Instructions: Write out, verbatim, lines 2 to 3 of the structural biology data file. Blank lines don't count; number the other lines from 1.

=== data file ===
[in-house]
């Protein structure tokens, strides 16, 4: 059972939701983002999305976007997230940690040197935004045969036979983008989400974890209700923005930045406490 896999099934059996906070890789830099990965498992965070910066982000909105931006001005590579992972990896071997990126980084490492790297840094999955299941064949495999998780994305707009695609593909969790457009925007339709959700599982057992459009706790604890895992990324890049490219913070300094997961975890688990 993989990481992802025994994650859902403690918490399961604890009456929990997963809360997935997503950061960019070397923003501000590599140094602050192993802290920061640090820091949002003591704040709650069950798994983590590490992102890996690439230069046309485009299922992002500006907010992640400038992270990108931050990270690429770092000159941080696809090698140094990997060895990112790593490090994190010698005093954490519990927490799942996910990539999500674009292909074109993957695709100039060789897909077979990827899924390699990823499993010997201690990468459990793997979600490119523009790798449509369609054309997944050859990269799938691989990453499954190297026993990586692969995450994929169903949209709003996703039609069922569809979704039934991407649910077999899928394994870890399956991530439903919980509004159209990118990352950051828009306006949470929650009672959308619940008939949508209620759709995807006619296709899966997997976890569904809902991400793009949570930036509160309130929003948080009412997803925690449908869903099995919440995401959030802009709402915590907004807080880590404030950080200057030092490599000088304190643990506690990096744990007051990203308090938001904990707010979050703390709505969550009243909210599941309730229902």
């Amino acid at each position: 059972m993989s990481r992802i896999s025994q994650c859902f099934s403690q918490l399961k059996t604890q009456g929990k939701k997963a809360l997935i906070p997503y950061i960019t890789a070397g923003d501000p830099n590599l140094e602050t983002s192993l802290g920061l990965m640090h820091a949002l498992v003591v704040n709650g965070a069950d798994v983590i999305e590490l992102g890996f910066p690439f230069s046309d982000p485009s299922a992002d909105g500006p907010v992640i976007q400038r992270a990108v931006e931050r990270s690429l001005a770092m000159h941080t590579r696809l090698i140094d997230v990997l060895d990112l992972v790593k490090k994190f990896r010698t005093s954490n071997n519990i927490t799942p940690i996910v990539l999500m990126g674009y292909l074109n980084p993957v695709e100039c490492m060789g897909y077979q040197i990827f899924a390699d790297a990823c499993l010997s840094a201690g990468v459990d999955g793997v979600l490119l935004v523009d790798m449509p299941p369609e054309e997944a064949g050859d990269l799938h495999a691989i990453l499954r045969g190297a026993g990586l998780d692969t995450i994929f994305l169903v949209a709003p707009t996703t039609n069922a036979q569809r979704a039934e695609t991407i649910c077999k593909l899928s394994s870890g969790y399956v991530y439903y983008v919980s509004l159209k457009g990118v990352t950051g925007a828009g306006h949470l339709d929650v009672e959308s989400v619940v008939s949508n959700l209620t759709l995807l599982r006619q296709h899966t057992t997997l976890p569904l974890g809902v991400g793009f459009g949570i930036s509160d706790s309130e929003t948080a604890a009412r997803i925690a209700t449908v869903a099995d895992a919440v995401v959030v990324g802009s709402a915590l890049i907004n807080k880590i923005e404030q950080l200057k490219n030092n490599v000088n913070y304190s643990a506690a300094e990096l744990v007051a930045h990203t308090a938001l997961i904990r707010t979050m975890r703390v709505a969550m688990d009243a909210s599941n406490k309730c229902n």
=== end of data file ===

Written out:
């Protein structure tokens, strides 16, 4: 059972939701983002999305976007997230940690040197935004045969036979983008989400974890209700923005930045406490 896999099934059996906070890789830099990965498992965070910066982000909105931006001005590579992972990896071997990126980084490492790297840094999955299941064949495999998780994305707009695609593909969790457009925007339709959700599982057992459009706790604890895992990324890049490219913070300094997961975890688990 993989990481992802025994994650859902403690918490399961604890009456929990997963809360997935997503950061960019070397923003501000590599140094602050192993802290920061640090820091949002003591704040709650069950798994983590590490992102890996690439230069046309485009299922992002500006907010992640400038992270990108931050990270690429770092000159941080696809090698140094990997060895990112790593490090994190010698005093954490519990927490799942996910990539999500674009292909074109993957695709100039060789897909077979990827899924390699990823499993010997201690990468459990793997979600490119523009790798449509369609054309997944050859990269799938691989990453499954190297026993990586692969995450994929169903949209709003996703039609069922569809979704039934991407649910077999899928394994870890399956991530439903919980509004159209990118990352950051828009306006949470929650009672959308619940008939949508209620759709995807006619296709899966997997976890569904809902991400793009949570930036509160309130929003948080009412997803925690449908869903099995919440995401959030802009709402915590907004807080880590404030950080200057030092490599000088304190643990506690990096744990007051990203308090938001904990707010979050703390709505969550009243909210599941309730229902």
């Amino acid at each position: 059972m993989s990481r992802i896999s025994q994650c859902f099934s403690q918490l399961k059996t604890q009456g929990k939701k997963a809360l997935i906070p997503y950061i960019t890789a070397g923003d501000p830099n590599l140094e602050t983002s192993l802290g920061l990965m640090h820091a949002l498992v003591v704040n709650g965070a069950d798994v983590i999305e590490l992102g890996f910066p690439f230069s046309d982000p485009s299922a992002d909105g500006p907010v992640i976007q400038r992270a990108v931006e931050r990270s690429l001005a770092m000159h941080t590579r696809l090698i140094d997230v990997l060895d990112l992972v790593k490090k994190f990896r010698t005093s954490n071997n519990i927490t799942p940690i996910v990539l999500m990126g674009y292909l074109n980084p993957v695709e100039c490492m060789g897909y077979q040197i990827f899924a390699d790297a990823c499993l010997s840094a201690g990468v459990d999955g793997v979600l490119l935004v523009d790798m449509p299941p369609e054309e997944a064949g050859d990269l799938h495999a691989i990453l499954r045969g190297a026993g990586l998780d692969t995450i994929f994305l169903v949209a709003p707009t996703t039609n069922a036979q569809r979704a039934e695609t991407i649910c077999k593909l899928s394994s870890g969790y399956v991530y439903y983008v919980s509004l159209k457009g990118v990352t950051g925007a828009g306006h949470l339709d929650v009672e959308s989400v619940v008939s949508n959700l209620t759709l995807l599982r006619q296709h899966t057992t997997l976890p569904l974890g809902v991400g793009f459009g949570i930036s509160d706790s309130e929003t948080a604890a009412r997803i925690a209700t449908v869903a099995d895992a919440v995401v959030v990324g802009s709402a915590l890049i907004n807080k880590i923005e404030q950080l200057k490219n030092n490599v000088n913070y304190s643990a506690a300094e990096l744990v007051a930045h990203t308090a938001l997961i904990r707010t979050m975890r703390v709505a969550m688990d009243a909210s599941n406490k309730c229902n």